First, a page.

However, Luke's latent, passive precognition is still more than enough to influence his actions. Swerve to the left, not duck down, roll right and back left, etc etc. Luke most likely doesn't know why he's flying this pattern, or even that someone is behind him. He is exclusively focused on the task at hand. Vader, likewise, is focused on shooting Luke down, and likewise can't predict Han coming in out of nowhere (one could argue that Han returning was so completely out of character that even force-augmented precog couldn't have predicted it).

tl;dr, yes Luke's force ability was causing the difficulty, BUT not actively. It was influencing his subconcious to maneuver the x-wing in a pattern that Vader had trouble locking onto.

  • Luke is not more powerful than his father. They had the same midi-chlorian count, and at the time, he had basically no training. Other than that, good answer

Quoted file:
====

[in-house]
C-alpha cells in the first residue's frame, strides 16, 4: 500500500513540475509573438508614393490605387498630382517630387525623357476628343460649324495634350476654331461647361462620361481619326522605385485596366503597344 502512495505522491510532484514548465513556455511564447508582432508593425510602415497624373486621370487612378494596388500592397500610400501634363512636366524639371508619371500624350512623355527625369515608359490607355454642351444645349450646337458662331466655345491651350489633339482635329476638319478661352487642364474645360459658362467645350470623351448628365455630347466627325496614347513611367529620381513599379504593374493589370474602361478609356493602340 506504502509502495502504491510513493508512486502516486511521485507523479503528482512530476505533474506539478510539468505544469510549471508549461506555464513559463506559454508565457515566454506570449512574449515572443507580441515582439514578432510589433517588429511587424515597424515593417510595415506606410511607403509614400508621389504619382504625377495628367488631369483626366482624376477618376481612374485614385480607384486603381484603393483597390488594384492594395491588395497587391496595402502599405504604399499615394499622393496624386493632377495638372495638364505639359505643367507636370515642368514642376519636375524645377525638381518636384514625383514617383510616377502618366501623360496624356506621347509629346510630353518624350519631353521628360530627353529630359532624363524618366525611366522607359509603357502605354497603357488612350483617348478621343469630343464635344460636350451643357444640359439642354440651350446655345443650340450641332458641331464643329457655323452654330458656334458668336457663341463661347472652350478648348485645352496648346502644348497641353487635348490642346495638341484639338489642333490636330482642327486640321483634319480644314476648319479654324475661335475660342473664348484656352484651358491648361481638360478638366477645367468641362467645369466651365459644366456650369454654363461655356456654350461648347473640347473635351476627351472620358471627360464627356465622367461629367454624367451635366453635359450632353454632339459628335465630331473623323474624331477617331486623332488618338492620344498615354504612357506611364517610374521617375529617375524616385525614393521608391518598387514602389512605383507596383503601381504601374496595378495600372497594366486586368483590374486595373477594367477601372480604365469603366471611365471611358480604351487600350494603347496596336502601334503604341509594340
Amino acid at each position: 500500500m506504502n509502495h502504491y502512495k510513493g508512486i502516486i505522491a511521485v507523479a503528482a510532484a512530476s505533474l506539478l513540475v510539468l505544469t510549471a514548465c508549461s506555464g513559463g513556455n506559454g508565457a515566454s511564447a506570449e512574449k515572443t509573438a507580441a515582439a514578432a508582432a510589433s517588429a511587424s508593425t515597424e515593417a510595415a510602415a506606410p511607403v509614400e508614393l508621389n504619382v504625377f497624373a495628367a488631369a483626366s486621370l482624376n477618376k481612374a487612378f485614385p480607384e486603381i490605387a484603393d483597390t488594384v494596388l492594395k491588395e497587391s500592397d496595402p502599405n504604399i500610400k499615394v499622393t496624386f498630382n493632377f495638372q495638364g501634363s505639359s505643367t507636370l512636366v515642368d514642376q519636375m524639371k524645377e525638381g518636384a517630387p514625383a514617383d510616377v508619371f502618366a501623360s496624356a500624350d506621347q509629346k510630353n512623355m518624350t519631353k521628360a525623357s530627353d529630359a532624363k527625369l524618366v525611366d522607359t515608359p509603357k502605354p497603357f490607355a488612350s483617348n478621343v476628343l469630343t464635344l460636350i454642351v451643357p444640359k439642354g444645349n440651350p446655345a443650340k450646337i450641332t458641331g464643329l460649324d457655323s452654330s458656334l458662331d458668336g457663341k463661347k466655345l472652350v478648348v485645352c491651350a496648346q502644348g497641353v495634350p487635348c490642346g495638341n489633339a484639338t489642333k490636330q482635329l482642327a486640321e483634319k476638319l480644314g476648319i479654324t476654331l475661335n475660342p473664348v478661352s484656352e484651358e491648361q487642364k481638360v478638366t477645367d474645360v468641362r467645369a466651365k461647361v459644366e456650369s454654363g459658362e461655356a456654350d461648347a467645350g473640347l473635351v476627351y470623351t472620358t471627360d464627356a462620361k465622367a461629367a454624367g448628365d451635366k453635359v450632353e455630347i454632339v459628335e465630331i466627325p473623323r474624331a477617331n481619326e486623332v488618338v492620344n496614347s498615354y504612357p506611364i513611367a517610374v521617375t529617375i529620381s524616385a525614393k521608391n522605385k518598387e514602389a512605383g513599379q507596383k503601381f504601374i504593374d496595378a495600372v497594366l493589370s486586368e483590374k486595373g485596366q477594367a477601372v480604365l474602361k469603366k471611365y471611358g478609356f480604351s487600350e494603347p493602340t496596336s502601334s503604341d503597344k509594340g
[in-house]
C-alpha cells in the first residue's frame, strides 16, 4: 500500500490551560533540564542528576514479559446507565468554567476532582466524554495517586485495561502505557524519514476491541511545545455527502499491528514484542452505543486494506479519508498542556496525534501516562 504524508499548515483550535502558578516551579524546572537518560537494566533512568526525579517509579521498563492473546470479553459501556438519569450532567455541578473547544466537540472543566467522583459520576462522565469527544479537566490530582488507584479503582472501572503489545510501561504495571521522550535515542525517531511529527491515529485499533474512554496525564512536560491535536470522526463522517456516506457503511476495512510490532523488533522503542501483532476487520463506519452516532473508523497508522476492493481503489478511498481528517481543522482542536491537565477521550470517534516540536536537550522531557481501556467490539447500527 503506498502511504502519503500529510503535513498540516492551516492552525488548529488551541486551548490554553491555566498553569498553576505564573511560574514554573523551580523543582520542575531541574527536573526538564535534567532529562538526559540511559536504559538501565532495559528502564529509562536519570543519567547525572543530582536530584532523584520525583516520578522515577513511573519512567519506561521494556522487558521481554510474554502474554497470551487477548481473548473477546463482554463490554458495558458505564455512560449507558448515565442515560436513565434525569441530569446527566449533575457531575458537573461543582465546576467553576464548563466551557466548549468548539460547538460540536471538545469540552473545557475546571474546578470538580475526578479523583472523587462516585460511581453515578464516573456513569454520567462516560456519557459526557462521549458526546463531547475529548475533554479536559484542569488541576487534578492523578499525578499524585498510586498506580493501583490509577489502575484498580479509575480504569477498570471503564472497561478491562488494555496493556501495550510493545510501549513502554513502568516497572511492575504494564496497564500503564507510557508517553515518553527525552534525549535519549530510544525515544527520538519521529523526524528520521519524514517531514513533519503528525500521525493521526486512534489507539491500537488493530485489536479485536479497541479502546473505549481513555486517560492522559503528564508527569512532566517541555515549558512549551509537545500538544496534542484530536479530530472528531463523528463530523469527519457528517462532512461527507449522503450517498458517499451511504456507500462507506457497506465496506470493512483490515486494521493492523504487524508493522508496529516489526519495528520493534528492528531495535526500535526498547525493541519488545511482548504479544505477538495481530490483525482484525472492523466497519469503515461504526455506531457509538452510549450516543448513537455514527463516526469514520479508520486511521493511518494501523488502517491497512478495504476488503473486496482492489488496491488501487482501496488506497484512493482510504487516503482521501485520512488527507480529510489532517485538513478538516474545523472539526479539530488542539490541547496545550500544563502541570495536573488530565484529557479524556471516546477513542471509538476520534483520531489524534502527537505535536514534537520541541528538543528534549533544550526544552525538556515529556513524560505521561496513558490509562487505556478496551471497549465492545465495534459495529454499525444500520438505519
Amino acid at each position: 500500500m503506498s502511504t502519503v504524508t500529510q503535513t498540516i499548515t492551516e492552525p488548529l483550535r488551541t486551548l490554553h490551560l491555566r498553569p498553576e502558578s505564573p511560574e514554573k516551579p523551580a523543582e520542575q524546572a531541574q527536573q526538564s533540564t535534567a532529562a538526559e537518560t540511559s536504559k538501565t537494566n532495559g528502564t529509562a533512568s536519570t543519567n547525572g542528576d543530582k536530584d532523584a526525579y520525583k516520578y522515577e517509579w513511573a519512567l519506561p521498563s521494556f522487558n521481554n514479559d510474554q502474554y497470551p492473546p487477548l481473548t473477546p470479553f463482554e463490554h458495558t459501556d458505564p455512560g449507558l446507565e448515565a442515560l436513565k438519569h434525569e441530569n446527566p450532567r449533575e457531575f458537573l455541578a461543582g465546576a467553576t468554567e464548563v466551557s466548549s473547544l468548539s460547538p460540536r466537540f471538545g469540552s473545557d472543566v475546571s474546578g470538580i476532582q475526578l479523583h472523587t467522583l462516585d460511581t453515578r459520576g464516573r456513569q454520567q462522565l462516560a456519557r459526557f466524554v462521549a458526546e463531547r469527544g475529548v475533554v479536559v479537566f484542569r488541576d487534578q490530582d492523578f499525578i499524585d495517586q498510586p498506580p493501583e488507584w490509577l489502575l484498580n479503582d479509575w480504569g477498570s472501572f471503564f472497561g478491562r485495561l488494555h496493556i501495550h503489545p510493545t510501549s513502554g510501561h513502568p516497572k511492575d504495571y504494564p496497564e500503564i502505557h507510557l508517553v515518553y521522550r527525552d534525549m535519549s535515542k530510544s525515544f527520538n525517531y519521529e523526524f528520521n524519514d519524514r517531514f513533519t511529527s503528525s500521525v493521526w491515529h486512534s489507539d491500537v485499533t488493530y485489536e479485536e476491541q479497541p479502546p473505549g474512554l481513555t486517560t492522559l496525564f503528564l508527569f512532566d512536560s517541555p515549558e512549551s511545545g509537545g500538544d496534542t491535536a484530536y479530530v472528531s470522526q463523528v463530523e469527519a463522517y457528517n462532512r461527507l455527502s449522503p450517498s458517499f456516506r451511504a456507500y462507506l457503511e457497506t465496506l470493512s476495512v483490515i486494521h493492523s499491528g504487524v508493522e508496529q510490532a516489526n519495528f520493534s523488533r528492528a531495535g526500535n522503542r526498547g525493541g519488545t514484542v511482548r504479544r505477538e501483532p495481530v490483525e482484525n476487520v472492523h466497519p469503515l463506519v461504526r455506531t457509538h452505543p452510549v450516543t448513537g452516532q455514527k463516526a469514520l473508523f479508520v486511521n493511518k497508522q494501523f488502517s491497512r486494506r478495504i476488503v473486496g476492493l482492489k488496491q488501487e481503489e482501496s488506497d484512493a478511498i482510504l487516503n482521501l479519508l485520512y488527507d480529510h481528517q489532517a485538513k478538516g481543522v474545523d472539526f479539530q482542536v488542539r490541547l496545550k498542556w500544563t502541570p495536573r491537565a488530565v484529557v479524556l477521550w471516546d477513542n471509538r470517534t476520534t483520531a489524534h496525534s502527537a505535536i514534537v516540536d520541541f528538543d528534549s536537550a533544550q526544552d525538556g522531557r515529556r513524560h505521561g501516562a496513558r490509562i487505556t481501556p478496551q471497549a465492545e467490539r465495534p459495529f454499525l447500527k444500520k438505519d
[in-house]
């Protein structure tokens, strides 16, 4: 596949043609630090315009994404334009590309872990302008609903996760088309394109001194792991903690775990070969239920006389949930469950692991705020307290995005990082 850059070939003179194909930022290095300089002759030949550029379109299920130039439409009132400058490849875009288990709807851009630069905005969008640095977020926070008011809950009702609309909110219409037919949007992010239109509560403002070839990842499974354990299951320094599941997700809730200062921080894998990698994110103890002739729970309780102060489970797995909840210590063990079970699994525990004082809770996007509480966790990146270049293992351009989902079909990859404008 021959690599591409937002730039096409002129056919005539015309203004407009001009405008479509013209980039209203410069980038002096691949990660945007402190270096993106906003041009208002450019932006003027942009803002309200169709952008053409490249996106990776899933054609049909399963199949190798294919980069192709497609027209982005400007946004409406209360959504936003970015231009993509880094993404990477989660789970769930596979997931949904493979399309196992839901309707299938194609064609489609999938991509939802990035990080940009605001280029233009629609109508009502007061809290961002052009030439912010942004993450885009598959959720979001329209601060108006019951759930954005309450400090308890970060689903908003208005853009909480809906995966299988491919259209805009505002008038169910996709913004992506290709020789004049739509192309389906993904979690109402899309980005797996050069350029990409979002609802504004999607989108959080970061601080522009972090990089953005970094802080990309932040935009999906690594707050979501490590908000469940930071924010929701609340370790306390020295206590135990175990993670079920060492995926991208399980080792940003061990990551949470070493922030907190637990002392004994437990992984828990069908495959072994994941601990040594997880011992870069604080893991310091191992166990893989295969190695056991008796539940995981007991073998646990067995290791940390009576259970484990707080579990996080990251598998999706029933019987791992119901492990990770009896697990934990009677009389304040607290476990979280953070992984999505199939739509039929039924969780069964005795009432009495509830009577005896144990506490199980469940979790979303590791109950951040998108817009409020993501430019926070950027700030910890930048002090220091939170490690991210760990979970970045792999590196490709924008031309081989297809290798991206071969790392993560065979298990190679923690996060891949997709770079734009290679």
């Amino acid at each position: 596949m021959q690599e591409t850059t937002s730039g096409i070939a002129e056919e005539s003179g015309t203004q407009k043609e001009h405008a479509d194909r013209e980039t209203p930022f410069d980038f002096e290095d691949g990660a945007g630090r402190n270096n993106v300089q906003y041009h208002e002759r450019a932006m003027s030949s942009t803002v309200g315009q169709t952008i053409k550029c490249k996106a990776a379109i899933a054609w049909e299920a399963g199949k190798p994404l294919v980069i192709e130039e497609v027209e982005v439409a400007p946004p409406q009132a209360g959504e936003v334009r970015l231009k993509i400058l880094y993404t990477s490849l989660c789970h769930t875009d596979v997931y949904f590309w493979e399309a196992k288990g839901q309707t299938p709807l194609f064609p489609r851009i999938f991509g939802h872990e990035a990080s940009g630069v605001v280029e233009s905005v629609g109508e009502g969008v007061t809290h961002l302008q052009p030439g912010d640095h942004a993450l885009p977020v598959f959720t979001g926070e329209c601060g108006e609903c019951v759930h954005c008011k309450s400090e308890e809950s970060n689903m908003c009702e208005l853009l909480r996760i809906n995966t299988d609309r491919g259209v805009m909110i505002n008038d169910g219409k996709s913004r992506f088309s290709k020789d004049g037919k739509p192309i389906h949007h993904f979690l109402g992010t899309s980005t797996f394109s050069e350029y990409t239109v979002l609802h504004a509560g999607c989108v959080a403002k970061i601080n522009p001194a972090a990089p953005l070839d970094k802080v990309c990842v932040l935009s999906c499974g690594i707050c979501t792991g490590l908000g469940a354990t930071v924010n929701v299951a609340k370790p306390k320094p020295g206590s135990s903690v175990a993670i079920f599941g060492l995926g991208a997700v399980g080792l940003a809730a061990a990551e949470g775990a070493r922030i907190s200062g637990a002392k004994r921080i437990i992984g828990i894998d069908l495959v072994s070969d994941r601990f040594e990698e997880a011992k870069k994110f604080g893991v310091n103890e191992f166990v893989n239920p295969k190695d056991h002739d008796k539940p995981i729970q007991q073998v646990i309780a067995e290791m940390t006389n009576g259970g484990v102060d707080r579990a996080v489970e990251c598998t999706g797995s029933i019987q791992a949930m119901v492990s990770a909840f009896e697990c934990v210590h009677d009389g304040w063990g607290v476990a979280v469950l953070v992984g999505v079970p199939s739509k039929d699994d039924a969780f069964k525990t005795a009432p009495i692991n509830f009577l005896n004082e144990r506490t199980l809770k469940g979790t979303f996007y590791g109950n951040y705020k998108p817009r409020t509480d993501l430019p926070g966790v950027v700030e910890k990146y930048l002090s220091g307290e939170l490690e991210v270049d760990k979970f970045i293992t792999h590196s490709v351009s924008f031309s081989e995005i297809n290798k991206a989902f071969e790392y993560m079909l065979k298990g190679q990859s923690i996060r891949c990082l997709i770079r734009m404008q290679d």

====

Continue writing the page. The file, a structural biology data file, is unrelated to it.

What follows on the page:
– The Fallen
    Commented Jul 26, 2013 at 14:15
  • 2
    I like the idea, but would love some canon level confirmation before I can upvote/accept. Commented Jul 26, 2013 at 16:18
  • All 4 RPG's can support this answer with their mechanics (WEG d6, WotC d20, WotC Saga, and FFG Edge of the Empire).
    – aramis
    Commented Jul 29, 2013 at 19:54
  • 2
    It's implied that Vader did make a target lock though. Just before the Millennium Falcon swoops in to help save the day we hear Vader state "I have you now!" Which means that he was able to lock onto Luke's ship, even if it wasn't until that point, he was able to make a target lock. Commented Jan 19, 2015 at 15:25